August 4, 2018
Sporadic Protests Break Out In Iran As U.S. Sanctions Loom

Hundreds of Iranians rallied in the cities of Tehran, Qom, Shiraz, Karaj, and others, to protest against high inflation, Reuters reports.

The most recent wave of protests in Iran comes following the collapse in the rial currency, caused by fears of the reimposition of U.S. sanctions scheduleded to go into effect on August 7, 2018.

In May, the United States pulled out of the Iran deal, and imposed a new set of sanctions on the country. As the New York Times reported, the Trump administration accused Valiollah Seif, the governor of the Iranian central bank, of funneling money to Hezbollah, naming him a "specially designated global terrorist."

"The United States will not permit Iran's increasingly brazen abuse of the international financial system. The global community must remain vigilant against Iran's deceptive efforts to provide financial support to its terrorist proxies," U.S. Secretary of the Treasury Steven Mnuchin said at the time.

Since then, Donald Trump has continued to maintain a hardliner stance on Iran, once threatening president Hassan Rouhani of Iran via Twitter. The administration has since made an effort to interfere in Iran's internal affairs. For instance, President Donald Trump's personal attorney, Rudy Giuliani, and informal adviser, Newt Gingrich, spoke before a controversial Iranian opposition group on July 30, in Paris.

As the Inquisitr previously noted, the controversial group Giuliani and Gingrich addressed, Mujahedeen-e-Khalq, was formerly considered a terrorist group. The Guardian described the organization as a personality cult, and added that Rudy Giuliani openly called for regime change at the Paris conference.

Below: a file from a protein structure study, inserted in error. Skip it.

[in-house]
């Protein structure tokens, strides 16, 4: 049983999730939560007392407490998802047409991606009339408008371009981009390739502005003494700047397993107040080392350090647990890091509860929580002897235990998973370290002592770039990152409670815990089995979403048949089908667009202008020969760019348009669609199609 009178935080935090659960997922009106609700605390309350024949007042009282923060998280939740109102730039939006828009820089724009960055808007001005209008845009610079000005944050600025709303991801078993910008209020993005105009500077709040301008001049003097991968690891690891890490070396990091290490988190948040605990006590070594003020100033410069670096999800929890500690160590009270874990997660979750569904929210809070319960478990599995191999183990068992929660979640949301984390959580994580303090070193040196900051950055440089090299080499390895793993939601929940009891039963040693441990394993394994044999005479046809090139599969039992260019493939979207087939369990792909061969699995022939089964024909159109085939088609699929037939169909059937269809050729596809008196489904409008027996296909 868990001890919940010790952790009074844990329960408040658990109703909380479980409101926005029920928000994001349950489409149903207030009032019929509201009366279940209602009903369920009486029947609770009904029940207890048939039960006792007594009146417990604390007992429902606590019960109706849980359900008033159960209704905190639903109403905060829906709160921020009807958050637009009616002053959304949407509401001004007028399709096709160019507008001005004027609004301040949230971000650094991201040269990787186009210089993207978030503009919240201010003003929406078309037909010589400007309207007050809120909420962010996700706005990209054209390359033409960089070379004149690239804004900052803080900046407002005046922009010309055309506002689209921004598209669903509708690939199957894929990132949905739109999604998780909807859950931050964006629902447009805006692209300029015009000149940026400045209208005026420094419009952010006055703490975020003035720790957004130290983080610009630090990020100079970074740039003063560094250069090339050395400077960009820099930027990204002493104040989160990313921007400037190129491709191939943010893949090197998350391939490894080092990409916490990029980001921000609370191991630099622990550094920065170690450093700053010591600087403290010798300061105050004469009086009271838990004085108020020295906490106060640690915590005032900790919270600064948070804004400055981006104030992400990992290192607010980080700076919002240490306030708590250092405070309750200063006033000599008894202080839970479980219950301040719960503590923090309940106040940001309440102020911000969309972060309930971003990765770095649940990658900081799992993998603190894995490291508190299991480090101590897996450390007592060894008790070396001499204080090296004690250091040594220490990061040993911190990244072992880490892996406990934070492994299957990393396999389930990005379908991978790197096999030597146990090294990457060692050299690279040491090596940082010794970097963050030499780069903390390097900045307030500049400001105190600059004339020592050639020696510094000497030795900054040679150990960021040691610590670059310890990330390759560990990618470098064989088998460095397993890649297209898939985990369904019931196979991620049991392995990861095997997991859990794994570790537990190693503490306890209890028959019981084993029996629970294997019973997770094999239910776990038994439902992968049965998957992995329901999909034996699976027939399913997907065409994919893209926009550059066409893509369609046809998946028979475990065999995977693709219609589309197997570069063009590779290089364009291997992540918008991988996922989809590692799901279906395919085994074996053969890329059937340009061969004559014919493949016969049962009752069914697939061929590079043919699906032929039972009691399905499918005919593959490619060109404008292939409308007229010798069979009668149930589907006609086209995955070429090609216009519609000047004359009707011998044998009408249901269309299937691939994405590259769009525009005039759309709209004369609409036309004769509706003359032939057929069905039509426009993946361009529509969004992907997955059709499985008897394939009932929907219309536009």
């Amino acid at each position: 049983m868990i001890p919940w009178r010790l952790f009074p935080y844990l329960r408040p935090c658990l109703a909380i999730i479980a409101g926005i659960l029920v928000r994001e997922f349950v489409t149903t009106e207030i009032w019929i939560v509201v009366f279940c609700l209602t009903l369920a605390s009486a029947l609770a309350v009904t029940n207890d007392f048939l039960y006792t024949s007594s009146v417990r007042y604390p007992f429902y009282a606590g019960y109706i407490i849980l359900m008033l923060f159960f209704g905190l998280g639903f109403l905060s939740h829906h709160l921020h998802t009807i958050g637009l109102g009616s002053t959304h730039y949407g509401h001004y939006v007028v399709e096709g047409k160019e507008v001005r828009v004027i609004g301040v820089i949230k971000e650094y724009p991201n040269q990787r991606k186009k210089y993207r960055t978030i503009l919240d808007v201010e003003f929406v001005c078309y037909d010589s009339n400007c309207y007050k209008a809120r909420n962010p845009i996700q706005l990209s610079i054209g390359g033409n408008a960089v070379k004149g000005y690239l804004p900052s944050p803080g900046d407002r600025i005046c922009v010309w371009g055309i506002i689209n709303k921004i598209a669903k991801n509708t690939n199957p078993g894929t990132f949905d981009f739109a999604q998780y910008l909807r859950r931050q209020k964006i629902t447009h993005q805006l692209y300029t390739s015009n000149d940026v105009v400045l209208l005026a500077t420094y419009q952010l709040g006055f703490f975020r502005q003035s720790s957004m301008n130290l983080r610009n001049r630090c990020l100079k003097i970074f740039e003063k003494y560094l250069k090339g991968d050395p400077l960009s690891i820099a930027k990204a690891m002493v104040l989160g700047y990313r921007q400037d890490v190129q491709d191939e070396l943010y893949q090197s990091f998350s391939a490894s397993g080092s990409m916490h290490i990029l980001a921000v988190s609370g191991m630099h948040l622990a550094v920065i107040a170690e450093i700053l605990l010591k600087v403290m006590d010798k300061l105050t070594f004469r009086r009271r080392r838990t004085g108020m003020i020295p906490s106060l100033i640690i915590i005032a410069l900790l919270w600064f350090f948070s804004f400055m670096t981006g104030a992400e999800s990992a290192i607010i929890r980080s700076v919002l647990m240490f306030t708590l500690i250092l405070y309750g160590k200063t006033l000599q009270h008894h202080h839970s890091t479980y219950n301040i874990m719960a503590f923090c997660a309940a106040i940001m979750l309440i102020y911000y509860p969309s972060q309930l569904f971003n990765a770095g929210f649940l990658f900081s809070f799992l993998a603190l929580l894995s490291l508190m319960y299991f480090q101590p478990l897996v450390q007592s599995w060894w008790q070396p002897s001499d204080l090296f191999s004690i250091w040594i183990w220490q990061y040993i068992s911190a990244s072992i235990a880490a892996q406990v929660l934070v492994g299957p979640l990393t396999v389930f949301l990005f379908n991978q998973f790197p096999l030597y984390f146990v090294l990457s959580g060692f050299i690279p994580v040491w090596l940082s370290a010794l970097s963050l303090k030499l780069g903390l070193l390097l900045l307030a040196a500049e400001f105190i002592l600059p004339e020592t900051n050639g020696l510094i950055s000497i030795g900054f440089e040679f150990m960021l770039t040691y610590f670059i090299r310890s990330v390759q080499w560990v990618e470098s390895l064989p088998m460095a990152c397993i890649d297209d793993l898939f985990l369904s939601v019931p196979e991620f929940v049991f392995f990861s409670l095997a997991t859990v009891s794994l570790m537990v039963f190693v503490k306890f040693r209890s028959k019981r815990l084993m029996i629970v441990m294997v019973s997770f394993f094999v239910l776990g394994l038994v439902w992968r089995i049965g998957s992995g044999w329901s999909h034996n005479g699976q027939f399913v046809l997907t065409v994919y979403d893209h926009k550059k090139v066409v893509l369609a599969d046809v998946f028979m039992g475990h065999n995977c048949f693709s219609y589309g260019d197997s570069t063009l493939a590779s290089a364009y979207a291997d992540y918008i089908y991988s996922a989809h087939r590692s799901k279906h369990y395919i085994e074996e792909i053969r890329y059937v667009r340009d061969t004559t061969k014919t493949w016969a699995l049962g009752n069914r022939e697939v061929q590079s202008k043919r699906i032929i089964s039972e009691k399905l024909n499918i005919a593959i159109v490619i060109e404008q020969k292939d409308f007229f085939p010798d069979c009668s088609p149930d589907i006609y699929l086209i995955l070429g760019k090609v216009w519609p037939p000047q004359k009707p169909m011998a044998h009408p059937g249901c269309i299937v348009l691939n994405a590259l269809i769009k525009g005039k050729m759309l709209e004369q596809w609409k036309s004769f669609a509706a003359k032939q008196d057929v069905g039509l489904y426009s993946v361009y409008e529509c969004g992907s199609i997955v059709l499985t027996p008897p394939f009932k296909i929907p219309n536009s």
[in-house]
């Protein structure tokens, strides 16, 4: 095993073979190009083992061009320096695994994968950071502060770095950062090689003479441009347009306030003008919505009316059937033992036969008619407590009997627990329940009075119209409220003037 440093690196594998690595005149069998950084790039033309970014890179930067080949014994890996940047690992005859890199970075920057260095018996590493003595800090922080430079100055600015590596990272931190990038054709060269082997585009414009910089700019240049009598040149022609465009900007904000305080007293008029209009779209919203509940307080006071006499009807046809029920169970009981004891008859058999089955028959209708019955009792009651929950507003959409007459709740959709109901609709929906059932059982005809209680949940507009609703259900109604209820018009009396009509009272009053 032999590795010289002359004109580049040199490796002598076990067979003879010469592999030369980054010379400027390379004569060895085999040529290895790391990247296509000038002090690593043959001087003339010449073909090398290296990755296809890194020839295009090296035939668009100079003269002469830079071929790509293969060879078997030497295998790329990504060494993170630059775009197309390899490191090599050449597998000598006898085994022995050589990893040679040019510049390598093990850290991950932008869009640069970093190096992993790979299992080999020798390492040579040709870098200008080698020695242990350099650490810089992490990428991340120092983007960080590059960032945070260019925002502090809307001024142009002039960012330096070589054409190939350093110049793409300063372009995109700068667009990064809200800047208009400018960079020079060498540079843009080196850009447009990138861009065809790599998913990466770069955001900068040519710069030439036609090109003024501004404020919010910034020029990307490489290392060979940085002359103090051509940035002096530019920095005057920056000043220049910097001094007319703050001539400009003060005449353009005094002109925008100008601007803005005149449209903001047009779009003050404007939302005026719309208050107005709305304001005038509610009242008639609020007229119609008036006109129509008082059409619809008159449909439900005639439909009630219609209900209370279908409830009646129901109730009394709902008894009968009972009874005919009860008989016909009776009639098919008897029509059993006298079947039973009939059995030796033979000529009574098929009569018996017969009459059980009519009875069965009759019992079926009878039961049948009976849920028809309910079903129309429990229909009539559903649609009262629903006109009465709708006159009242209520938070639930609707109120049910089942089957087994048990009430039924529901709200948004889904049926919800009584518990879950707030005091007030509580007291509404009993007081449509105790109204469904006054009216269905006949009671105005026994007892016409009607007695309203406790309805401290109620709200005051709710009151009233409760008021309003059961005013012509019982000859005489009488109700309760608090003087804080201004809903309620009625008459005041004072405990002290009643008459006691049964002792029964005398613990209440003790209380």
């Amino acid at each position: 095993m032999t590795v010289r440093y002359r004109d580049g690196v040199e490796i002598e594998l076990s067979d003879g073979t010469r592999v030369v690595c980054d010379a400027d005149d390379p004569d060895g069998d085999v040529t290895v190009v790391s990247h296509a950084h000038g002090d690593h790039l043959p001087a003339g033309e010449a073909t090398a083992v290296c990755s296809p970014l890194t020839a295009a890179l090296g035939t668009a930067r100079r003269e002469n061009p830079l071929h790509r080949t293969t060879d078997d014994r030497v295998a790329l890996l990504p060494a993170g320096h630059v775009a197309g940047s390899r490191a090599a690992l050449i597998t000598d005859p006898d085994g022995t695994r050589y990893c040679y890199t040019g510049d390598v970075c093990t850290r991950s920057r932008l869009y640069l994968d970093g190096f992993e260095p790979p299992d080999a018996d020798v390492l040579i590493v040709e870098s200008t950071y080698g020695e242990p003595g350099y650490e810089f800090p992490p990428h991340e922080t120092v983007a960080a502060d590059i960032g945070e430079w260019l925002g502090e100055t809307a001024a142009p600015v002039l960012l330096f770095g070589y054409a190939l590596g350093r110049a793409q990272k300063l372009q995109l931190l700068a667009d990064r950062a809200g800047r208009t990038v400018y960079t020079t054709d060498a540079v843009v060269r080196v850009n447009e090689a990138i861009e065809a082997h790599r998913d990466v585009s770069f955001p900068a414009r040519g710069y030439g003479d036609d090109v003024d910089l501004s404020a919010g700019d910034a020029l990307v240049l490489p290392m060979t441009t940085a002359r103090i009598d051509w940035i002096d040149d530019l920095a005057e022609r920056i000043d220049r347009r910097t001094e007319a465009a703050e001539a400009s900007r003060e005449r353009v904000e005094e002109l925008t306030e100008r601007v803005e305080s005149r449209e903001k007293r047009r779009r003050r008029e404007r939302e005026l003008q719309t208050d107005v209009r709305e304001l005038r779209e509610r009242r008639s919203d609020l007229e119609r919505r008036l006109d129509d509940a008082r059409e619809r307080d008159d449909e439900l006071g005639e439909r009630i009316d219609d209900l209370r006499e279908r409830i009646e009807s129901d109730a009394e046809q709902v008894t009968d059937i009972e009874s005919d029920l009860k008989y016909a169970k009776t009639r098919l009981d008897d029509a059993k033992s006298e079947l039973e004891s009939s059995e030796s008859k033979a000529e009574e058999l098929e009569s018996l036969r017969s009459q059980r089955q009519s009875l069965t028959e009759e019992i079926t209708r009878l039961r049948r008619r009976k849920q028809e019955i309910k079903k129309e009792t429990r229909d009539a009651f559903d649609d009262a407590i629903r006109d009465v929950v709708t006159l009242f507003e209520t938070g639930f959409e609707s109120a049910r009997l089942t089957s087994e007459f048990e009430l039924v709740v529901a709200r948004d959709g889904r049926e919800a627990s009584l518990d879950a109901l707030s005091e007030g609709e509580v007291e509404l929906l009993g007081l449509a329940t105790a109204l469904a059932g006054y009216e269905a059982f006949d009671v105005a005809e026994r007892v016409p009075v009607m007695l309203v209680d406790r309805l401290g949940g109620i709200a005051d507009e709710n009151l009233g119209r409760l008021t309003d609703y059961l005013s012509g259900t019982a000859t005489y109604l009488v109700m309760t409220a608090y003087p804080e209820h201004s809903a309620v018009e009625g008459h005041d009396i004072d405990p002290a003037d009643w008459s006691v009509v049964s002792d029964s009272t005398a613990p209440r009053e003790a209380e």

While widespread anti-government protests tend to promise regime change, Reuters characterized ongoing protests in the Iranian cities of Tehran, Qom, Shiraz, and Karaj as scattered and sporadic. Footage obtained by the news agency shows marchers in central Tehran protesting against the supreme leader, Ayatollah Ali Khamenei, chanting "Death to the dictator."

According to Reuters, protests often begin with slogans against financial corruption and the high cost of living, but quickly evolve into anti-government rallies. Road blocks and heavy police presence in the city of Karaj can be seen on the footage obtained by Reuters' journalists.

Via its official Persian-language Twitter account, the U.S. State Department expressed support for the people of Iran. However, on August 7, the sanctions against the country will be reimposed. Iran's trade in gold, precious metals, and its dealings with coal, metals, industrial-related software, as well as the country's purchases of U.S. dollars are expected to be hit the hardest.

Furthermore, Reuters noted, Iran's oil exports could fall by as much as two-thirds by the end of 2018.